The 20 percent slump in cotton prices to about K80 (about $0.32) per kilogramme from K100 ($0.40) at the opening of the markets last month, has irked growers who fear incurring losses and failure to repay loans.
This yearâ€™s minimum prices are pegged at K78 per kilogramme for grade A, K3 up from last yearâ€™s K75 per kg.
Grade B is at K63 per kilogramme, K7 down from last yearâ€™s K70 per kilogramme threshold. Last year, the prices opened at K120 per kilogramme and peaked at as high as K200 per kilogramme towards the end of the market.
Cotton growers are feeling the pinch of the drop in global prices of lint by 53 percent to $1.90 (K475, at the official exchange rate) per kilogramme from last yearâ€™s $4 (K1 000) per kilogramme due to oversupply.
In an interview on Monday, Steve Dodoma, a member of the Cotton Farmers Association (Cofam) said this yearâ€™s prices are lower than expected because growers, who had high hopes of a continuation of the last yearâ€™s prices, produced more.
Good prices on the global market last year pushed up the prices in Malawi.
Because of this, government set up a K1.6 billion fund in the 2011/12 budget to support cotton growers to produce high quality lint for domestic and export markets.
The money was disbursed as loans to smallholder growers to increase the hectarage to 200 000 which government hoped would raise over $300 million (K75 billion) in foreign exchange to boost the much-depleted foreign currency reserves.
This year, Malawi has produced 244 154 tonnes compared to only 52 456 tonnes last year, representing an increase of 365 percent.
Dodoma said they are not satisfied with the prevailing prices of the crop, but hoped the situation will improve as the season progresses.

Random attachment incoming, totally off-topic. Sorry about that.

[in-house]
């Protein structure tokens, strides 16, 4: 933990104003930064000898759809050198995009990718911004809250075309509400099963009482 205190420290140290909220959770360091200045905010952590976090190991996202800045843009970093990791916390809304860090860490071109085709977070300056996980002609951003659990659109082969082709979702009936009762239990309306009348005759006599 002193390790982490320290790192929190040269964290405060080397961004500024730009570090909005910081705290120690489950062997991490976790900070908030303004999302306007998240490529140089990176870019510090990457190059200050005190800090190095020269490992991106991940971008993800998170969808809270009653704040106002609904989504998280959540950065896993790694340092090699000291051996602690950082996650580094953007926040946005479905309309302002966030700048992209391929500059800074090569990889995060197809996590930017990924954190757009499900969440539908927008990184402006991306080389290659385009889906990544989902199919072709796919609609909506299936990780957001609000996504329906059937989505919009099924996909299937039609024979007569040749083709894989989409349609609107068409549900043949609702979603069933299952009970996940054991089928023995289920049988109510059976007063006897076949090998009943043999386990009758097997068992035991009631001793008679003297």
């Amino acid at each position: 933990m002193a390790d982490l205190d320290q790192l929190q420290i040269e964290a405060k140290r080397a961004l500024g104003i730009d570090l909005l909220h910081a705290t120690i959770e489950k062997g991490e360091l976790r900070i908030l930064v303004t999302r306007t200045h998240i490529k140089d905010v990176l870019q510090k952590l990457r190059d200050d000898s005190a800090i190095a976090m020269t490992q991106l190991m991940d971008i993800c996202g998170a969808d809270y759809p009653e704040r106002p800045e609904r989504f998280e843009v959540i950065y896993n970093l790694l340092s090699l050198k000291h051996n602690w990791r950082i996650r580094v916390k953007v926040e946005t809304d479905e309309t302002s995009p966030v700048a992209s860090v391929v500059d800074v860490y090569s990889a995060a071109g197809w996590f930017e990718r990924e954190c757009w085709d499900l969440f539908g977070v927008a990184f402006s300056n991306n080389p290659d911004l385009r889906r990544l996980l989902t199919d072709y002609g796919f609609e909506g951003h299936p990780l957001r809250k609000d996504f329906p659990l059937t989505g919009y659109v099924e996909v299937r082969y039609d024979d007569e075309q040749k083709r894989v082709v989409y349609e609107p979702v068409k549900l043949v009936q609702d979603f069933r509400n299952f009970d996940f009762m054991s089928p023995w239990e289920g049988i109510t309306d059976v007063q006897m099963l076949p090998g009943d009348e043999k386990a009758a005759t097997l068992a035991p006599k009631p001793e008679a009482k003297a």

“We hoped for the prices to go up from last yearâ€™s opening price of K120 per kilogramme. Most of the farmers lost a substantial amount of their crop due to pests and we anticipated the prices to be better to compensate for this loss,” he said.
He said reports from across the country indicate that most of the farmers are frustrated because they had hoped for the best this year.
The Cotton Development Association (CDA), a grouping of 10 local ginners, said the global prices slump has knocked down Malawiâ€™s prices.
CDA president Jesse Kitta in an ealier interview hoped that prices will rise as the marketing season progresses stressing that the principle of demand and supply is at work.
“Malawi cotton has been expensive on the global market. In 2009, international buyers abandoned Malawiâ€™s cotton because of its prices,” he said.
Kitta said this year the ginners have received orders from their international counterparts to buy all the cotton produced in the country.
He disputed expertsâ€™ assertions that the higher-than-expected cotton output this year is having a dent on the prices, saying regional neighbours such as Zambia and Zimbabwe have been producing far more than Malawi.
Meanwhile, the Ministry of Industry and Trade has lifted the export ban on cotton lint, but has instead imposed an export embargo on seed cotton and cotton seed.
In a statement, the ministry said the embargo has been imposed because of great demand of the seeds locally and to avoid last yearâ€™s scenario of importing the same after exports.